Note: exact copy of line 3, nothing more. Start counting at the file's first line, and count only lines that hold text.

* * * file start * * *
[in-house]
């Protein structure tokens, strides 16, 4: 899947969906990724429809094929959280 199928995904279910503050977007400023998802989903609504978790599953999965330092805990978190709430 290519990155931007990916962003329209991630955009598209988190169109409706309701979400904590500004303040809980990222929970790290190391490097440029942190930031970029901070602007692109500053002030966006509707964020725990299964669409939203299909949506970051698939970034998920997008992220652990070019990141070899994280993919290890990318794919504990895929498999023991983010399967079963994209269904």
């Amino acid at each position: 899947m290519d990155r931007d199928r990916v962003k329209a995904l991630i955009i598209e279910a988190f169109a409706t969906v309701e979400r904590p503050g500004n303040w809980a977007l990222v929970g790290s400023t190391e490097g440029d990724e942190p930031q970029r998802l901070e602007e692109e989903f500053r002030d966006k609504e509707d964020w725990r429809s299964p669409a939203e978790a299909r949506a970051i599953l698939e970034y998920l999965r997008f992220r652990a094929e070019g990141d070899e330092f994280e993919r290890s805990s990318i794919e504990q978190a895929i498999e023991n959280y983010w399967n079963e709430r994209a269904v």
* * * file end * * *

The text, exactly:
């Amino acid at each position: 899947m290519d990155r931007d199928r990916v962003k329209a995904l991630i955009i598209e279910a988190f169109a409706t969906v309701e979400r904590p503050g500004n303040w809980a977007l990222v929970g790290s400023t190391e490097g440029d990724e942190p930031q970029r998802l901070e602007e692109e989903f500053r002030d966006k609504e509707d964020w725990r429809s299964p669409a939203e978790a299909r949506a970051i599953l698939e970034y998920l999965r997008f992220r652990a094929e070019g990141d070899e330092f994280e993919r290890s805990s990318i794919e504990q978190a895929i498999e023991n959280y983010w399967n079963e709430r994209a269904v």